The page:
I’ve developed a Shiny app in R which aims to model the similarity of player styles in Europe’s top 5 leagues. I’ve just looked at midfielders for now but I may extend this for other positions. I’d recommend reading this piece before actually using the app to better understand the method and limitations. The link is here https://eoinobrien.shinyapps.io/factoranalysis/ .

There has been some great public work in this area recently and principal components analysis (PCA) has become a common method to reduce a large number of variables to a smaller number of playing styles. The difference between PCA and factor analysis can be quite subtle, but I’ll build on some previous work to make the case for factor analysis here and why I think it should be the more natural choice.

The main thing that comes to mind for me with PCA is a dimension reduction technique. We have a large number of correlated variables and the aim is to map the variables to a lower dimension space with a set of linear combinations such that the resulting principal components are orthogonal. We are then left with a set of principal components that explain a given amount of variance from the original data set. The aim of factor analysis is different. Factor analysis assumes that there is an unobservable construct (ie playing style) causing correlations in the variables (PCA doesn’t). It also aims to reduce the data set to a lower dimensional space, but it seeks to attribute “common” variance in the original data set to a set of factors, and differentiate this with the unique variance in each variable. When the unique variance is small, PCA and factor analysis will give similar results, but this doesn’t seem to be the case from my own analysis for playing styles. Because of this, factor analysis can give us an idea of how much variance is actually attributable to playing styles, and differentiate this with unique variance in our statistics. PCA would simply attempt to account for all variance in the statistics with a set of principal components. It may explain >95% of the variance in the original data set, but that doesn’t necessarily mean that >95% of the variance is accounted for by the playing style.

I’ve started out by analysing midfield playing styles in Europe’s top 5 leagues. The data comes from Statsbomb via fbref. Factor analysis identified 5 unique playing styles in midfielders from 26 different statistics. They are shown below with their associated loading for each factor. As important as the actual method here is selecting statistics that are representative of style as opposed to strength. I’ve transformed many of the statistics from fbref to variables that I feel better capture playing style.

The interpretation of these factors from 1-3 looks something like: Attacking threats, direct progressive midfielders, all round midfielders (?). The remaining two factors aren’t quite as clear to interpret, but look to be mainly related to low short passing under pressure.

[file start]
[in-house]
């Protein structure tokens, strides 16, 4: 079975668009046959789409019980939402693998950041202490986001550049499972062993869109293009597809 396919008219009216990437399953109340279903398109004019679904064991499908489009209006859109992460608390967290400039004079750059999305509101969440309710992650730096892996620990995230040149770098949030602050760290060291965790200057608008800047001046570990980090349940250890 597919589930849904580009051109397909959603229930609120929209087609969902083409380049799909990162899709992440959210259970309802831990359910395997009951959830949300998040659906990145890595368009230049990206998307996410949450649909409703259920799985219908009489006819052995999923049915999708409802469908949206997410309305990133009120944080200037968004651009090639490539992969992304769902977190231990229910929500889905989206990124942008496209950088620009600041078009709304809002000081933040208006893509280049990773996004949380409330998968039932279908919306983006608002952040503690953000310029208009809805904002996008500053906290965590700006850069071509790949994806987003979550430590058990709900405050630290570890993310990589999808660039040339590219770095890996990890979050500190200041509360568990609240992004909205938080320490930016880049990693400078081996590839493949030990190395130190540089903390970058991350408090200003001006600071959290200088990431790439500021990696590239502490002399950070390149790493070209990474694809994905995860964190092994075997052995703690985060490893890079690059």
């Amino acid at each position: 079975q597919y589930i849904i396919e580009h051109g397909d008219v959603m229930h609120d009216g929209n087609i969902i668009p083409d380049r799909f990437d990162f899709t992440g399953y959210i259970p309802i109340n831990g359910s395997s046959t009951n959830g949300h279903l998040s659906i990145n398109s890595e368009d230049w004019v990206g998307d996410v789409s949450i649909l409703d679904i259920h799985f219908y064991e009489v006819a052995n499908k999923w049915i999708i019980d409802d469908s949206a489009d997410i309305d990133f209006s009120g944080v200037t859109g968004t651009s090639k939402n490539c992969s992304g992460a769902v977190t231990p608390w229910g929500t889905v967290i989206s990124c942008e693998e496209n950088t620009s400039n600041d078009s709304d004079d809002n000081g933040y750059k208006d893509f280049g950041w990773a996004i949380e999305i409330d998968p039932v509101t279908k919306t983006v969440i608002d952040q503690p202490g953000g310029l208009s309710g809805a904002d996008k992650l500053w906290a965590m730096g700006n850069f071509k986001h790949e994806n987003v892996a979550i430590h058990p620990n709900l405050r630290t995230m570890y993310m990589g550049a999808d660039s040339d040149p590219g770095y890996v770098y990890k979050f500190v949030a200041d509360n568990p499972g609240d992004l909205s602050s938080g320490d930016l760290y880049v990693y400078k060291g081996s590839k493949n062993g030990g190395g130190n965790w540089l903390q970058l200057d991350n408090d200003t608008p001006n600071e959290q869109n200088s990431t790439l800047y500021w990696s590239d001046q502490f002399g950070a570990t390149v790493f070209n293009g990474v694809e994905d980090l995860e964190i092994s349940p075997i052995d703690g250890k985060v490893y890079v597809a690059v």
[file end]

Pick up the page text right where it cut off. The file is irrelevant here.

Overall, the factors accounted for 62% of the variance contained in the original data set, split 25%, 12%, 10%, 9%, 6%. Factor one explained the largest chunk of variance by a significant margin and was related more towards attacking statistics. This would suggest to me that attack minded styles for midfielders are more straightforward to identify from statistics than other roles.

This highlights the fact that there are significant limitations to consider with any type of quantitative analysis to identify player styles for midfielders when using these types of statistics. Many people consider 50-60% of variance explained to be a minimum for factor analysis to be meaningful, so the significance of these methods for some positions may be questionable.

However, the results from the eye test did seem somewhat reasonable and the method can probably be extended to attackers to produce more reliable results. I’ll probably continue to tweak the method because some of the results did seem a little off. As with any sort of modelling, it’s good to know what you don’t know. The factor analysis here gives an idea of how much variance is actually attributable to playing styles, while PCA may give a false sense of security when you see that >95% of the variance from the original dataset has been captured.

The uniqueness (shown below) is the amount of variance that is unique to each variable and not explained by playing styles.

Many of the defensive related metrics weren’t well explained by the factors (pressing, interceptions and tackles). Passing styles and area of the pitch for possessions were closely related to the latent factors.

The shiny app calculates the factor scores for each player and finds the most similar players based on the smallest euclidean distance. The output is shown for Pierre-Emile Højbjerg who Southampton will be looking to replace after his move to Spurs. Philip Billing from relegated Bournemouth is proposed as a similar match on playing style. This type of analysis could be useful in recruitment strategies to narrow down a very large group of players to a smaller pool of players with similar styles. I wouldn’t fixate hugely on any one name such as Billing here in the results, but consider the smaller group of players as a whole that the model is highlighting as potential matches.

The app is relatively basic for now, but I may develop this further and add other positions & features if there’s enough interest. I’m interested to hear people’s thoughts on the method so feel free to drop me an email if you can see any improvements.

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